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Monday Economic Report – November 26, 2012

By | Economy | No Comments

Below is the summary from this week’s Monday Economic Report:

Due to the Thanksgiving holiday, only a few economic indicators were released last week, much of them dealing with the housing sector. New residential construction continued to jump higher, up from 863,000 in September to 894,000 in October. Housing starts have risen a whopping 41.9 percent during the past year, reflecting strong market growth. While housing permits edged lower in October, the longer-term trend mirrors that of new starts. Homebuilder confidence and existing home sales have also risen substantially in recent months, with housing at levels not seen in four years. This trend should continue, despite tougher lending standards and other financial barriers threatening potential growth.

The Markit Flash Purchasing Managers’ Index (PMI) for the United States reflects improvements in manufacturing activity in November. Higher sales and output helped to lift the index higher, with export sales even showing growth. Markit also announced that the Chinese manufacturing sector was growing for the first time in 13 months. Europe continues to contract, according to the Markit Flash PMI for the Eurozone, but there was improvement there as well (up from 45.4 in October to 46.2 in November).

Even with some economic indicators strengthening, headwinds in the marketplace persist. Both the Conference Board’s Leading and Coincident Economic Indices rose in October, with manufacturing variables contributing little if anything. Industrial production was down significantly, and new orders and production levels were essentially flat. Slowing export growth and the fiscal abyss are fueling business leaders’ uncertainties. However, they are also concerns for individuals. Increased emphasis on the fiscal abyss in the media has helped to depress consumers’ expectations of the future, according to revised November data from the University of Michigan’s Surveys of Consumers.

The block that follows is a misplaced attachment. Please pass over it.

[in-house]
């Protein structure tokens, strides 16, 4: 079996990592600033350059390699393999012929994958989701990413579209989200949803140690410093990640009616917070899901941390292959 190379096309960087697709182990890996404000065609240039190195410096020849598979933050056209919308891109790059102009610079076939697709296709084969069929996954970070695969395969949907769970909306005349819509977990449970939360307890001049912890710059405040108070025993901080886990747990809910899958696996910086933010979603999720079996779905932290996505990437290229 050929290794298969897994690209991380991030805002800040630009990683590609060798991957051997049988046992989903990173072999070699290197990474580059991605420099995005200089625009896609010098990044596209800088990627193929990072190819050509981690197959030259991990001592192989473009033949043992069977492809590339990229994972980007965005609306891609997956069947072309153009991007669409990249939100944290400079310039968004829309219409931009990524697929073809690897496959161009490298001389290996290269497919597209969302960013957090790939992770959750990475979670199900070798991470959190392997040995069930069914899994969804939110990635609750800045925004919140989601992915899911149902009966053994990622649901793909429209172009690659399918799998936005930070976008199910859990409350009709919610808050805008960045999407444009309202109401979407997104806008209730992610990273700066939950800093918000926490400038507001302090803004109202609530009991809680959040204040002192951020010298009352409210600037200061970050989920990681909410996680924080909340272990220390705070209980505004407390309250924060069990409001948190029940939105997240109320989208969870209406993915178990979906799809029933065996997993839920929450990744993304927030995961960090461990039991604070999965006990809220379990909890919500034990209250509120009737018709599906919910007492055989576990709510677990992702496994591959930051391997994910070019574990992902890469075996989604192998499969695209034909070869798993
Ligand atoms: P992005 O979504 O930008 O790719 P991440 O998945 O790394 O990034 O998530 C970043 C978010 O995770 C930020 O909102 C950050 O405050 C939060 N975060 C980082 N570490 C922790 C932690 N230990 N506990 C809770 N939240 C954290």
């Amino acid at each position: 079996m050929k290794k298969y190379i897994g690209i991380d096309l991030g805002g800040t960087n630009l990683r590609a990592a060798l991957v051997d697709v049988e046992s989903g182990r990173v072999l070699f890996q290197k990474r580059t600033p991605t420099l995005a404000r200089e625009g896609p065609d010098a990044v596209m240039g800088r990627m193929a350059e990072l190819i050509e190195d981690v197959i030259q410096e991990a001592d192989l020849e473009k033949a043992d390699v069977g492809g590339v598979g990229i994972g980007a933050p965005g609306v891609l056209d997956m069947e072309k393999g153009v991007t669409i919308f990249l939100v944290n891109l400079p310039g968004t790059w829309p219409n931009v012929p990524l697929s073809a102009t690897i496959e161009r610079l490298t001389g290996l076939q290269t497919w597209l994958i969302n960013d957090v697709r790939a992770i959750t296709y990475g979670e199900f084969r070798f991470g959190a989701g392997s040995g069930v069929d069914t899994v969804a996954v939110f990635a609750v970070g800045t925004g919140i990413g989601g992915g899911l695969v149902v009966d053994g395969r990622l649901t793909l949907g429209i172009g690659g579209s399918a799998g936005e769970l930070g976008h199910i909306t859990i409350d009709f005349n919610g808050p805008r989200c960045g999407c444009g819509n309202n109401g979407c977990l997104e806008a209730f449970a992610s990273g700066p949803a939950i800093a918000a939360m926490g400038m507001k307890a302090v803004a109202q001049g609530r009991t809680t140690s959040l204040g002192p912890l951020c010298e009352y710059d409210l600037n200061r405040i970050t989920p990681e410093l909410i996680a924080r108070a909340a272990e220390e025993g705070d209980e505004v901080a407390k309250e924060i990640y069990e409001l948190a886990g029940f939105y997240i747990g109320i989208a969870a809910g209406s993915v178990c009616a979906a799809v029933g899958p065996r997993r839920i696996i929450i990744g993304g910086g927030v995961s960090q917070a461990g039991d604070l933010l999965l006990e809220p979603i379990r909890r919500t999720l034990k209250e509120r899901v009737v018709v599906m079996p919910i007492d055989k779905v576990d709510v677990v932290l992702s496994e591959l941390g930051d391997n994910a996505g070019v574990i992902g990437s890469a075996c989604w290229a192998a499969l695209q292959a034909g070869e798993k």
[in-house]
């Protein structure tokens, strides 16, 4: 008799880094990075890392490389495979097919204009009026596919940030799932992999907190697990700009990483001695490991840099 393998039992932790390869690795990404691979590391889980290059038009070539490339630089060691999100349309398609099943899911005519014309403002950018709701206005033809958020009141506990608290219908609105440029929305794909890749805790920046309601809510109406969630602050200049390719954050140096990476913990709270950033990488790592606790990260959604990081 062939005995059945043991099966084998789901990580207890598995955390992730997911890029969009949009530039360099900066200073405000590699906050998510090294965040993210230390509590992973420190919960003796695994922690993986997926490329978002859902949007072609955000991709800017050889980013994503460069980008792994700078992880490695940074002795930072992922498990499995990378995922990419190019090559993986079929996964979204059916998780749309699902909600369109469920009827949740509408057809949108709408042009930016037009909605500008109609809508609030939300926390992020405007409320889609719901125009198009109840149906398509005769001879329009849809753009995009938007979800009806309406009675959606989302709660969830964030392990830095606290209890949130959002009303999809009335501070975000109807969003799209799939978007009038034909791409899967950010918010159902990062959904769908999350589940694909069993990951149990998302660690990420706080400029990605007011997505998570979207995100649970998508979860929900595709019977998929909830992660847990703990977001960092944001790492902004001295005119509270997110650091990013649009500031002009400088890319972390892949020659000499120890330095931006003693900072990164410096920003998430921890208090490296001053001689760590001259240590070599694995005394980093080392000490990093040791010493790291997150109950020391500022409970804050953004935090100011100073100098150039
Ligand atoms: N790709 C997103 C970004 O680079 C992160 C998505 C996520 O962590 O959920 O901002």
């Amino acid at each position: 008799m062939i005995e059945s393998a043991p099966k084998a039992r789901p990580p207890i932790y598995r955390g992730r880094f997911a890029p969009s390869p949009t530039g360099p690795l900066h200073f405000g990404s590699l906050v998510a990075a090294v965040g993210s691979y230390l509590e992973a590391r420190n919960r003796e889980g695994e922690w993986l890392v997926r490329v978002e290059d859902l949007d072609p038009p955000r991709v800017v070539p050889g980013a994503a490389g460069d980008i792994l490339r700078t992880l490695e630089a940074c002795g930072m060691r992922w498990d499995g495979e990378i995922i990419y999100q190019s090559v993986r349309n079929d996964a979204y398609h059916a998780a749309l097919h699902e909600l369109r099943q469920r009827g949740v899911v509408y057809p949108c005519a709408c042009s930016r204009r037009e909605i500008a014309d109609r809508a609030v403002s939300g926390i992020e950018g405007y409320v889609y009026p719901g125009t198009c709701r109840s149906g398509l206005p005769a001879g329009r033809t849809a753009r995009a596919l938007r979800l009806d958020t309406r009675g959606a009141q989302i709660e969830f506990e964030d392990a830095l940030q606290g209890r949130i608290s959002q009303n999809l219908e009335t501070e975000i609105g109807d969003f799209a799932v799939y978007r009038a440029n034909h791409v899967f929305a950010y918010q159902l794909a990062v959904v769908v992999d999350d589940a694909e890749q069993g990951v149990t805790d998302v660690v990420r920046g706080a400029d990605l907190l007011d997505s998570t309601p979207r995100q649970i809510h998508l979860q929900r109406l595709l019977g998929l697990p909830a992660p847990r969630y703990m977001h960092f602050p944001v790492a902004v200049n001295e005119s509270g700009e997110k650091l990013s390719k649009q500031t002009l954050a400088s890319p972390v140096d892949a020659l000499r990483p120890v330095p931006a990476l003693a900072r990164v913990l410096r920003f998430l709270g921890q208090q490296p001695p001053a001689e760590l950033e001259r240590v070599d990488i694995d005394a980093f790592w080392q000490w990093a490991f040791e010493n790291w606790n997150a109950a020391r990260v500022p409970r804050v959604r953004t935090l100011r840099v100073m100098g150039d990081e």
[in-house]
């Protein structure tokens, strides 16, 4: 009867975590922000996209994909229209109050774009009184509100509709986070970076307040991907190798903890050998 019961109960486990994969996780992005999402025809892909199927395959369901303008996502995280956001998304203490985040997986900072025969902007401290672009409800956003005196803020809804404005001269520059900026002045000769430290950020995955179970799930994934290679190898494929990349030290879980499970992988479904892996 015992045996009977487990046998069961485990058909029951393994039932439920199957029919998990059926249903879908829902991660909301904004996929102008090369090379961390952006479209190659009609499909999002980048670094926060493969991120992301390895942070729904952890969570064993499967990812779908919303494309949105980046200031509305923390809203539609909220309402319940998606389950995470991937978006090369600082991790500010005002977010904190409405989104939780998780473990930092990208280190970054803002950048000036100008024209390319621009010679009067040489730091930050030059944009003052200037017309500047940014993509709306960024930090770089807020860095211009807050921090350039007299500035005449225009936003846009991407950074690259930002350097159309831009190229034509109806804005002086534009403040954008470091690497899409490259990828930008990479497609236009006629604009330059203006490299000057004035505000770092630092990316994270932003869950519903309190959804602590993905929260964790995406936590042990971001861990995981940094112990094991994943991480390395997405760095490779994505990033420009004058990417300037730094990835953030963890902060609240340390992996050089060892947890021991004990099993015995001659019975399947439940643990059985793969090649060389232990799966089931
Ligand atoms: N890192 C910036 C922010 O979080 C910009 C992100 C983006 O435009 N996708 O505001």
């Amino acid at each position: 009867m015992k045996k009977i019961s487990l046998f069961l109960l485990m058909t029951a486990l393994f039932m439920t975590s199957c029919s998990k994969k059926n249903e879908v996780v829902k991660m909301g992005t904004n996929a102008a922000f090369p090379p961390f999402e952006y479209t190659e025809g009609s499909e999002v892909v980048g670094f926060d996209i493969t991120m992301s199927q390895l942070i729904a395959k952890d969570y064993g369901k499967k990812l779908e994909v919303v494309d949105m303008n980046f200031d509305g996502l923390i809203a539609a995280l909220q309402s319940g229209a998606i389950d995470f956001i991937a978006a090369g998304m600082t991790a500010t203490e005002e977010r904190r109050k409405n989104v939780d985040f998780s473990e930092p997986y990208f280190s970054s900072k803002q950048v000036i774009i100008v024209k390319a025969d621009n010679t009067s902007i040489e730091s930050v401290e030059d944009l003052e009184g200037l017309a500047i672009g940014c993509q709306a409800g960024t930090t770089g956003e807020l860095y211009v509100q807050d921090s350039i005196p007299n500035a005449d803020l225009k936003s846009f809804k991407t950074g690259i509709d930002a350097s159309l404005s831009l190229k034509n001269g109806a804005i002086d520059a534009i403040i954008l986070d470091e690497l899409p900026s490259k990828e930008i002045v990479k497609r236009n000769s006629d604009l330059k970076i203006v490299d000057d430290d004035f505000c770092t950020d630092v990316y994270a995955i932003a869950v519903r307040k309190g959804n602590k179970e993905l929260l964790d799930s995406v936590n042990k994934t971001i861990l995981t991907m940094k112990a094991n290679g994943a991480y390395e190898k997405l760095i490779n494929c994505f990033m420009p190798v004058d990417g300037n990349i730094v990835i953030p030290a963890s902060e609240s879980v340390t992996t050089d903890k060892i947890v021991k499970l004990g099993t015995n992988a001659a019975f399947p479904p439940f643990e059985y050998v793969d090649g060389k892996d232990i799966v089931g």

This week, we will receive more data on current U.S. manufacturing conditions—in particular, we will learn whether there are improvements (as Markit data show) or persistent weaknesses. This week’s reports include the latest regional surveys from the Dallas, Kansas City and Richmond Federal Reserve Banks and advanced durable goods orders. On Thursday, the Bureau of Economic Analysis will release revised third quarter real GDP, originally estimated to be 1.7 percent. Other highlights include the Federal Reserve’s Beige Book, data on personal spending and the Conference Board’s consumer confidence figures.

Chad Moutray is chief economist, National Associaiton of Manufacturers.

Heritage Analysis: Lower Corporate Tax Rate Would Spur Growth

By | General, Taxation | No Comments

From the Heritage Foundation, “The Economic Impact of a 25 Percent Corporate Income Tax Rate,” a WebMemo on taxes:

One way to spur private sector investment in the U.S. and get it into the hands of entrepreneurs would be to reduce the federal statutory corporate income tax rate, which is currently 35 percent.

The Heritage Foundation’s Center for Data Analysis (CDA) conducted a dynamic simulation of a reduction of the corporate income tax rate to 25 percent, comparing it to a baseline forecast of the economy with the current policy of a 35 percent corporate rate.[1] The results of this simulation show the U.S. economy growing faster than the baseline in the 2011–2020 forecast horizon.